7 Mar 2019 (The Star Online) KUALA LUMPUR: Foreign investors are slowly coming back to Malaysia after a sell-off last year, attracted by reduced political tensions, the market pricing and hopes for better returns after economic growth picked up in late 2018.
Malaysia's stock market fell 6 percent last year as worries about Federal Reserve policy tightening and a U.S.-China trade war weighed on Asian economies. Also, Mahathir Mohamad's shock election win over the coalition that ruled Malaysia for six decades caused some uncertainty.
In the first two months of 2019, overseas investors bought a net $40 million of Malaysian equities, data from Bursa Malaysia exchange showed. They sold $2.7 billion of Malaysian equities in 2018.
"Slowly over the months, they (the government) have shown themselves to be more transparent. They are being methodical about the type of corruption they have to root out and there is going to be much more accountability focusing," said Monem Salam, deputy portfolio manager at Washington-based Amana Funds.
"That is what is guiding the confidence back."
Mahathir's government unveiled a five-year plan to clamp down on corruption and introduced laws to regulate political funding and lobbying.
The measures were aimed to boost investor confidence after a multi-billion-dollar graft scandal at state fund 1MDB helped bring down the previous government. Malaysia reported 4.7 percent annual growth in October-December, the fastest in three quarters.
Inflation is not an issue; in January, consumer prices were 0.7 percent lower than a year earlier. During 2018, the bond market was hit by concerns there would be a higher fiscal deficit and possible sovereign rating downgrades, but the worries have started to wane.
"While a potential rating downgrade is not our base assumption, it did weigh on foreign demand for Malaysian bonds coming into 2019, leaving valuations adrift of their Asian peers," said Yong Shao Fung, a senior portfolio manager at Nikko Asset Management. "That has reversed slightly in the current mild risk-on environment as comparatively high real rates and low/stable inflation outlook make the investment case for Malaysian sovereign bonds relatively attractive. "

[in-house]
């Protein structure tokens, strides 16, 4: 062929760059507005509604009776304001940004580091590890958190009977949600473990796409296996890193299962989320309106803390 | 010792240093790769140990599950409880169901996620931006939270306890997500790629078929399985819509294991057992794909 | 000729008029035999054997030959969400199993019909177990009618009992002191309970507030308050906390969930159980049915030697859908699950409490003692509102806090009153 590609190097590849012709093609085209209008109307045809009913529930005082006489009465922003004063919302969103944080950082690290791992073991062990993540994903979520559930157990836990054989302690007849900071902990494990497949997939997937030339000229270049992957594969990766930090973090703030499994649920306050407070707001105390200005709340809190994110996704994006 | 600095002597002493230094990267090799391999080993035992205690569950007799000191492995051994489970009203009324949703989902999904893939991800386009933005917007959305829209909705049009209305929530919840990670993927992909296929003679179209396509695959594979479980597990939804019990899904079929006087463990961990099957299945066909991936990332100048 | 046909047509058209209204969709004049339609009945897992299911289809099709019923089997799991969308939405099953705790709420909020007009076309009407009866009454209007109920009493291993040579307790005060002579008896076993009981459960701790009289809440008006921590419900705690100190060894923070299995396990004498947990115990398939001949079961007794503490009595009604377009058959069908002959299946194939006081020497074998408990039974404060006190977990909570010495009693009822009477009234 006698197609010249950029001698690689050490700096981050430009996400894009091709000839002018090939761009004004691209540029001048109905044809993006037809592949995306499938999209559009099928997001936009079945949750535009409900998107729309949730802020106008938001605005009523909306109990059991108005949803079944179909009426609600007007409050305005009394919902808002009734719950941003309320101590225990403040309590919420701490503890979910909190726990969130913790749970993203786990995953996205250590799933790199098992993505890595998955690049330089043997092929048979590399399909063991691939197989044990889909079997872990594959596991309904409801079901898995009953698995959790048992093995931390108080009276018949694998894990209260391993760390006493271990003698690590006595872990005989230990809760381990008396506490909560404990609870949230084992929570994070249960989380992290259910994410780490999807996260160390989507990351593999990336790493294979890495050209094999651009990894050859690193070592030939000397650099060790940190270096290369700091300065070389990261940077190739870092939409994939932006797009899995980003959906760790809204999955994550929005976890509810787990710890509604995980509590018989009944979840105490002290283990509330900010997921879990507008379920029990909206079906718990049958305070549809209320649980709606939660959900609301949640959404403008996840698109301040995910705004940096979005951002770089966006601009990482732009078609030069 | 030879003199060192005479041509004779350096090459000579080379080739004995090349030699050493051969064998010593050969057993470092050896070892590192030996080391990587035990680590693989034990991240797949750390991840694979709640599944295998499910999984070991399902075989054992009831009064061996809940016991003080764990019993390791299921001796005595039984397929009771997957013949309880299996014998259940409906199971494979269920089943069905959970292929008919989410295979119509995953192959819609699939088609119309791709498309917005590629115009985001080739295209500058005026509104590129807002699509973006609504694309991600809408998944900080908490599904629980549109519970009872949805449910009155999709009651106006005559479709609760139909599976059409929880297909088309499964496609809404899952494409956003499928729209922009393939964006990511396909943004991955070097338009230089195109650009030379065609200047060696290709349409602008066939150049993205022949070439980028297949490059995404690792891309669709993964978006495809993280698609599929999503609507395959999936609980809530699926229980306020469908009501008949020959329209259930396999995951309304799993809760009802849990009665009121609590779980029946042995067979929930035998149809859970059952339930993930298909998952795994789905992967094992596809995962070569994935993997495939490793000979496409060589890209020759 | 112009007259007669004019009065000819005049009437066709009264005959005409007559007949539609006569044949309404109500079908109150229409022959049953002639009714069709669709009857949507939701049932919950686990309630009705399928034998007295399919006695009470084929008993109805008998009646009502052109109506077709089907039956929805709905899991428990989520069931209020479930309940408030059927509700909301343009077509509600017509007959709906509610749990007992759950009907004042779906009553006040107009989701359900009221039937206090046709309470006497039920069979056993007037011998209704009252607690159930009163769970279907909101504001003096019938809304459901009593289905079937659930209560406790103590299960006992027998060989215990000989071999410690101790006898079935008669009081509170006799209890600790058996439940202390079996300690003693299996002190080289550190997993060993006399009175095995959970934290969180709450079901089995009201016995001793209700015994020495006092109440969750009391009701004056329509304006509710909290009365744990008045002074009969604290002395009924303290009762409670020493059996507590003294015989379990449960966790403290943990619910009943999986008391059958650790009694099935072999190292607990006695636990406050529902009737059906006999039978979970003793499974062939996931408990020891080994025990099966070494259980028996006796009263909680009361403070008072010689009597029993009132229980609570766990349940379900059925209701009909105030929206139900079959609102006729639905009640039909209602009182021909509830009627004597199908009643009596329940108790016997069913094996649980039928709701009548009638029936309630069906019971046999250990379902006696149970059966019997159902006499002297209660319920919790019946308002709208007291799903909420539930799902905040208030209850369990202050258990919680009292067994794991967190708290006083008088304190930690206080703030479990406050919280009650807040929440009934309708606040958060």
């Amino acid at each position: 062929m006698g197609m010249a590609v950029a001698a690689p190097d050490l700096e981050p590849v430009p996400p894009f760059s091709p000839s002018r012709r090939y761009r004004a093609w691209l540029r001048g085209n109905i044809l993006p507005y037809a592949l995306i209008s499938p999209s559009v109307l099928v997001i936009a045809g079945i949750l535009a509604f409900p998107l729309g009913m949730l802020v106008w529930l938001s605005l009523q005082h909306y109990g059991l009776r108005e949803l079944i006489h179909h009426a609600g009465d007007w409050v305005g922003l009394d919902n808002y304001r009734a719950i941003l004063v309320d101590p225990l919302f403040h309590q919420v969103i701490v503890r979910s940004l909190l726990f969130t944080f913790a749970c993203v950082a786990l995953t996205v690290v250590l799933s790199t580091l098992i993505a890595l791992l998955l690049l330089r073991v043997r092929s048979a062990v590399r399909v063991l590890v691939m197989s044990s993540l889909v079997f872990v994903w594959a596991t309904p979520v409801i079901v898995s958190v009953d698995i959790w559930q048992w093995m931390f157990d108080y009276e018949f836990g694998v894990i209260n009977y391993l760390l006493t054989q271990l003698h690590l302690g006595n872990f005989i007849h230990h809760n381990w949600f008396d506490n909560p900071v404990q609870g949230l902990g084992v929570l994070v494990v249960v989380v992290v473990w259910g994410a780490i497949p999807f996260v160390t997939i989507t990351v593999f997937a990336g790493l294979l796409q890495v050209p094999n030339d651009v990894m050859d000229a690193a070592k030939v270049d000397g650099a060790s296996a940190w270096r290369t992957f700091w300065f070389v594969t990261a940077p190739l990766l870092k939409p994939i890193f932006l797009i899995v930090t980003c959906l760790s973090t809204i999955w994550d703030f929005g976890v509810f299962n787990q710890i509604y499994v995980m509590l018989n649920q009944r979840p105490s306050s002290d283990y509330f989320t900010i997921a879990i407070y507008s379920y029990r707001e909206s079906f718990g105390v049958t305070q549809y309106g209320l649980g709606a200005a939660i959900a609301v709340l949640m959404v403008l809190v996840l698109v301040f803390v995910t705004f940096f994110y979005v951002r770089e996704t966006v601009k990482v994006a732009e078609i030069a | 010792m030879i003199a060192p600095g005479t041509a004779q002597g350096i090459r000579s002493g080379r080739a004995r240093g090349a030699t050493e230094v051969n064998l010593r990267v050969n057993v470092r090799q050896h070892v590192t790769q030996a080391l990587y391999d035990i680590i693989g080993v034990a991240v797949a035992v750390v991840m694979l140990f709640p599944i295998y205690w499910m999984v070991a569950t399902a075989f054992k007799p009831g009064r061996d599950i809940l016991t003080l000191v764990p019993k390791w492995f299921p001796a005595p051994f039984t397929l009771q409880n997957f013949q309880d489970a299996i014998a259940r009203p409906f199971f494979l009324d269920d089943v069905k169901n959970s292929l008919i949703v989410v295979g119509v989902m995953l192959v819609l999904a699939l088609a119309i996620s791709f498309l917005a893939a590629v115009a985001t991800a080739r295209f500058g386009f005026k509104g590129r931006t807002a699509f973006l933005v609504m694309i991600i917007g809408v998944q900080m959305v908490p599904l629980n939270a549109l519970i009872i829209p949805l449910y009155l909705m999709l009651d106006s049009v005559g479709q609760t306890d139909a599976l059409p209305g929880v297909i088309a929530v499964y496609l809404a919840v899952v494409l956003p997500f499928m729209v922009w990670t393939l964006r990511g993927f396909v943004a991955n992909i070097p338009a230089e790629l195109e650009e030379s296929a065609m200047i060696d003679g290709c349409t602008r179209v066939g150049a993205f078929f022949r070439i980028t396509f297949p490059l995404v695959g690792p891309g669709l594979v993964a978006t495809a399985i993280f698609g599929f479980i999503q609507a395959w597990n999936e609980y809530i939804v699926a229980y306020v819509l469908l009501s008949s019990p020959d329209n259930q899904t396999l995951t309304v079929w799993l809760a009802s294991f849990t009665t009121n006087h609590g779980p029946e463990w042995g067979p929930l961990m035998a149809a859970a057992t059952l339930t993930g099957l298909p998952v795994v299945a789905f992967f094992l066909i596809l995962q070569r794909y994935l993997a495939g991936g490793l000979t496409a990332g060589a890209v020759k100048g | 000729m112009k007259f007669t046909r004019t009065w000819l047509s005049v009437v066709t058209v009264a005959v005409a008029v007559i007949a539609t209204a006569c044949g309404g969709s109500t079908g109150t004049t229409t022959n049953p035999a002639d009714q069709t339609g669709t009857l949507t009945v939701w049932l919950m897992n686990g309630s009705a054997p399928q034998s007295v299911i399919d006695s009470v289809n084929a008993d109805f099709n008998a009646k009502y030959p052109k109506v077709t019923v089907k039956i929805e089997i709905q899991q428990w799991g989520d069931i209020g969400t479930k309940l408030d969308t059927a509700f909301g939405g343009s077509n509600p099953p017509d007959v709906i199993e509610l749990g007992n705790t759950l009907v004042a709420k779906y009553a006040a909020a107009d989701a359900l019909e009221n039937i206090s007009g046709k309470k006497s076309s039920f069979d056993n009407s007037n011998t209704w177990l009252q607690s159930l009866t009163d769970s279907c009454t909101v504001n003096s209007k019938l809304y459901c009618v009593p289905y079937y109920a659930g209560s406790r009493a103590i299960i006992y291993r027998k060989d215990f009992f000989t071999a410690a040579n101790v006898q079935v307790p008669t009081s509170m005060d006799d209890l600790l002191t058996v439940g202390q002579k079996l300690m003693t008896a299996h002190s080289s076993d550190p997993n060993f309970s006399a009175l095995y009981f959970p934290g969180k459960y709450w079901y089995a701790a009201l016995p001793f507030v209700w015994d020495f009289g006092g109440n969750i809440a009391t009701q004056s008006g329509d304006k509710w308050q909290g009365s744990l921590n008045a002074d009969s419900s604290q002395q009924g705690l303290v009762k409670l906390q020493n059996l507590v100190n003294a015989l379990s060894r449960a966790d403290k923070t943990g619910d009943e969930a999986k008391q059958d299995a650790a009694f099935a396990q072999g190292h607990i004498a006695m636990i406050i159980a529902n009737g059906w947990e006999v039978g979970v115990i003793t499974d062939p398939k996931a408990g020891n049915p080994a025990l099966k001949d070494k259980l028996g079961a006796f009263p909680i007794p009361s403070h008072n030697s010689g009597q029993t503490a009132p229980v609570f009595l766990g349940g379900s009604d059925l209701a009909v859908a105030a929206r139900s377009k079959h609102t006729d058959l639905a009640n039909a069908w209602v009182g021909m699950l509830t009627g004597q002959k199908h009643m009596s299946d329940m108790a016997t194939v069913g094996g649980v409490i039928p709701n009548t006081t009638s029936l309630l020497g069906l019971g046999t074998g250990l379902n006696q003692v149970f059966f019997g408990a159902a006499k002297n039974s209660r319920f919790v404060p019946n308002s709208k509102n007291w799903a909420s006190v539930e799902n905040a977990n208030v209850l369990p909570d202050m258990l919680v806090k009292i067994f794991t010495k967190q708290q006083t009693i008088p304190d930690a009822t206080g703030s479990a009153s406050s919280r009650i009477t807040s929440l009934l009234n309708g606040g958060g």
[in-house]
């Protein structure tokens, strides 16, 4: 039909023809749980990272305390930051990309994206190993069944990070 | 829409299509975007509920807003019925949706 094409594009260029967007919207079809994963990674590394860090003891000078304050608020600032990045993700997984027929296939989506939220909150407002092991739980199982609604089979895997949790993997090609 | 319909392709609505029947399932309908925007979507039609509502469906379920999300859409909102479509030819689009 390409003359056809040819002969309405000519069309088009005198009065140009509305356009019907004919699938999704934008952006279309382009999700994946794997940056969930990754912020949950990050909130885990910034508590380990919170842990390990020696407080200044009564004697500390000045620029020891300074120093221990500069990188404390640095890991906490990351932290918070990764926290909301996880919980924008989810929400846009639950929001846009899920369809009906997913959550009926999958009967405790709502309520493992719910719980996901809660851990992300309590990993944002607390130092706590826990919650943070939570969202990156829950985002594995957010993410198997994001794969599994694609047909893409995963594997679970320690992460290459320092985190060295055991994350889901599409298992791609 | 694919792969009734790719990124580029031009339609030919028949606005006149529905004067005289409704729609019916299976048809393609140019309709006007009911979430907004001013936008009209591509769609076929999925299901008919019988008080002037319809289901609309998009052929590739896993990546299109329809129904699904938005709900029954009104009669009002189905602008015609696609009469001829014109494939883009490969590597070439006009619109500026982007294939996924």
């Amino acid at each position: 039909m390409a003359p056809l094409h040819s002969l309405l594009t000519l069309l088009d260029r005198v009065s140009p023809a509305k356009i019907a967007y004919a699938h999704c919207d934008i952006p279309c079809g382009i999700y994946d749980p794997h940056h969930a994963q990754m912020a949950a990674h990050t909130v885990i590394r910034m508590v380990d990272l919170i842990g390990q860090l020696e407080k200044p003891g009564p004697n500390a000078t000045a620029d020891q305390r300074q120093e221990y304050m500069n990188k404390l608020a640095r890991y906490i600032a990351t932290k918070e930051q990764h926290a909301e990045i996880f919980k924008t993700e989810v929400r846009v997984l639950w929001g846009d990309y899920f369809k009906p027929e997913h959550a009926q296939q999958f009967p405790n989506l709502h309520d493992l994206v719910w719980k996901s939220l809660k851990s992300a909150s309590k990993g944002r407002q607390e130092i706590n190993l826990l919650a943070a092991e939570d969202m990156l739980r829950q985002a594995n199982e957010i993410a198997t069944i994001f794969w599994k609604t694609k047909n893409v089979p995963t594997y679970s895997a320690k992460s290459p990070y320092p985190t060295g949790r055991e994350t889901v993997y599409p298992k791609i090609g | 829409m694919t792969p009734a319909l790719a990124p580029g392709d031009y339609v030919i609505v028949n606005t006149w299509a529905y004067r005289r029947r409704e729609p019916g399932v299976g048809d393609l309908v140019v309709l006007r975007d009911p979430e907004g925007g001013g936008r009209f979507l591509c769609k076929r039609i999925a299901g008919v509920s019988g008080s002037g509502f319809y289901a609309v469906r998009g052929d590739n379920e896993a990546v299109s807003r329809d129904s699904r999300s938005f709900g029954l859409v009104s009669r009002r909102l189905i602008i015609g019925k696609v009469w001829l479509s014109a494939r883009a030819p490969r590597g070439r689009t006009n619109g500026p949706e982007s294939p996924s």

Malaysia's 10-year government bond yield has fallen about 20 basis points this year to 3.9 percent.
Higher commodity prices, a pick-up in domestic consumption and favourable developments in foreign relations with trading partners such as China, Singapore and Japan would bolster flows into Malaysian bonds this year, said Credit Suisse analysts.
Also aiding optimism, Japan said in November it would guarantee Malaysia's issuance of 200 billion yen ($1.81 billion) worth of samurai bonds in 2019.
Still, political questions remain. Prime Minister Mahathir Mohamed, aged 93, vowed to hand over power within two years of his election and it is not certain his designated successor, former deputy prime minister Anwar Ibrahim, will take over.
There is uncertainty about the fate of a $20 billion contract with China Communications Construction Co Ltd (CCCC) for a huge East Coast Rail Link project. In January, one Malaysian minister said it was cancelled, then another said negotiations on reducing the cost were under way.
The rail project "is still likely to go ahead in some form, maybe in reduced form, because Malaysia and China have interests to have some kind of deal on this," said Peter Mumford, Southeast and South Asia practice head at Eurasia Group.
With the U.S-China trade dispute, there could be shifting of supply chains from China to Southeast Asia, and Malaysia is well-positioned to benefit, said Amana Fund's Salam. “We are looking to add positions in Malaysian markets," he said. - Reuters
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